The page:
Chinese fruits and vegetables account for about 12 percent of global trade, and while China’s agricultural imports rose in the first half of 2008 by almost 60 percent, China’s food exports increased to 30 percent, with a 12 percent growth in agricultural exports. Additionally, China supplies the US with a significant amount of seafood, canned vegetables, fruit juices, honey, and processed foods. But China has far less stringent standards for pesticide residue, and bans fewer pesticides than the United States.
In contrast to huge US agribusinesses, China has hundreds of millions of small farms owned and operated by families and small business owners. China’s food processing facilities are structured in much the same ragtag way. Instead of having a few giant food processing and manufacturing companies, China has hundreds of thousands of warehouses and small-scale food factories with ten or fewer employees; much of the food is produced illegally and in unlicensed workshops without basic sanitary conditions. Expiration dates of perishable food is deliberately altered, then mixed with fresh and outdated products.
Food distribution trucks are old and poorly maintained resulting in a high percentage of food spoilage and contamination.
China’s supermarkets lease space to dealers who peddle their own fruits, vegetables, and cooked-to-order meals. Cities across the country are sprinkled with makeshift roadside stalls; the countryside is teeming with neighborhood markets stocked with food and produce, well out of reach of state regulators.
China’s entire food supply chain is fragmentized. Most of China’s food sectors (agricultural, meat and dairy) are a hodgepodge of ramshackled operations that use unrestricted and unregulated amounts fertilizer, virulent pesticides, growth hormones, and antibiotics.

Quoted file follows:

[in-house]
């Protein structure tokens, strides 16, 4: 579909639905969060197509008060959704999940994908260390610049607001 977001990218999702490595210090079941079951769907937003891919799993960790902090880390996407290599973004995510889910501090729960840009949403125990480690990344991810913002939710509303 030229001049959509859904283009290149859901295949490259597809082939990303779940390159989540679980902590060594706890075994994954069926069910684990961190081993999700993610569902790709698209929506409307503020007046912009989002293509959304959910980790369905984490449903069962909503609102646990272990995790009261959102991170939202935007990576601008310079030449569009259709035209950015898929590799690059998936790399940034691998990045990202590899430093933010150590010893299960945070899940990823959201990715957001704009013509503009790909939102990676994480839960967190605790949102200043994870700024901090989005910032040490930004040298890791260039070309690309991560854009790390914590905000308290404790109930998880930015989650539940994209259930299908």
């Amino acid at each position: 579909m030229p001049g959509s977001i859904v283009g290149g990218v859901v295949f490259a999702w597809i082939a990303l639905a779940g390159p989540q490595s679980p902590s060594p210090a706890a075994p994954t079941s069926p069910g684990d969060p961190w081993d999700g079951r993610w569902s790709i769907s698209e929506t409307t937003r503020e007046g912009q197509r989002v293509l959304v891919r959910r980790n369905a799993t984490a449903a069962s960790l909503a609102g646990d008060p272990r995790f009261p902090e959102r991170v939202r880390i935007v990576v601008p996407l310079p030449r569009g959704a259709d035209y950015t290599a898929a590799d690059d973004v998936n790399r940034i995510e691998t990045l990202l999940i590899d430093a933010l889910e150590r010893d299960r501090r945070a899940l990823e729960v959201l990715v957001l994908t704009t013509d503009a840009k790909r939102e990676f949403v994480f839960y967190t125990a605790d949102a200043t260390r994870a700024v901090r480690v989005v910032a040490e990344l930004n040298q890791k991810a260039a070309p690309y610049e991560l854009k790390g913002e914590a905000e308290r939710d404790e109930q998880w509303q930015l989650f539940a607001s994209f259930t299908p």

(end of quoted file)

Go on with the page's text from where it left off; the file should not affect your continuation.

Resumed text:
China’s regulatory agencies principally set standards and leave enforcement to local and regional authorities whose officials are regularly bribed. Because of the millions of food related industries, the business environment is highly competitive forcing business owners to ignore regulatory guidelines in order to remain financially viable “” and there are limited if any government subsidies in China. To make matters worse, China imposed food price controls to offset inflation but failed to factor in the high cost of fertilizers and seeds, leaving food producers to shoulder the cost difference, destroying their profits margins.
“Throughout the supply chain there were incentives to water down milk and replace it with melamine…Melamine was found in milk for twenty-two different producers in China, nine of which were exempt from mandatory government testing through a program aimed at rewarding companies that had gotten high marks on quality inspections in the past”
In 2008, more than two dozen countries banned milk and food imports from China after tainted milk products were found “- it was later discovered that US companies such as Nestle, Mead Johnson and Enfamil infant formula products, were all contaminated with melamine.
Because of the complex and inferior food supply infrastructure in China, the Chinese population has little if any faith in their government’s ability or desire to protect them against food contamination, especially after the melamine incident where two men were sentenced to death and a third given life in prison for their involvement in the melamine contaminated milk scandal that killed six children and sickened 300,000.
To enhance their global image, China created a “specialized supply chain for overseas markets, in which food safety is better safeguarded..”But despite this preventative safeguard and obvious public relations measure, Chinese food products are still contaminated with unacceptable amounts of pesticides and chemicals. And as we here in the United States are well aware, we can’t count on the FDA to screen food imported from China or anywhere else for that matter.
The US would be wise to follow Japan and Hong Kong’s import models. “Japan inspects up to 16 percent of food from China and allows in food that originates only from a small number of certified farms and plants,”according to the Rural Development Institute of Chinese Academy of Social Sciences. But as their report points out: “More stringent inspection regimes are not fool-proof. In 2008, hundreds of people in Japan fell ill from Chinese-made dumplings laced with pesticides, and Hong Kong found melamine-laden in milk products imported from the Chinese mainland”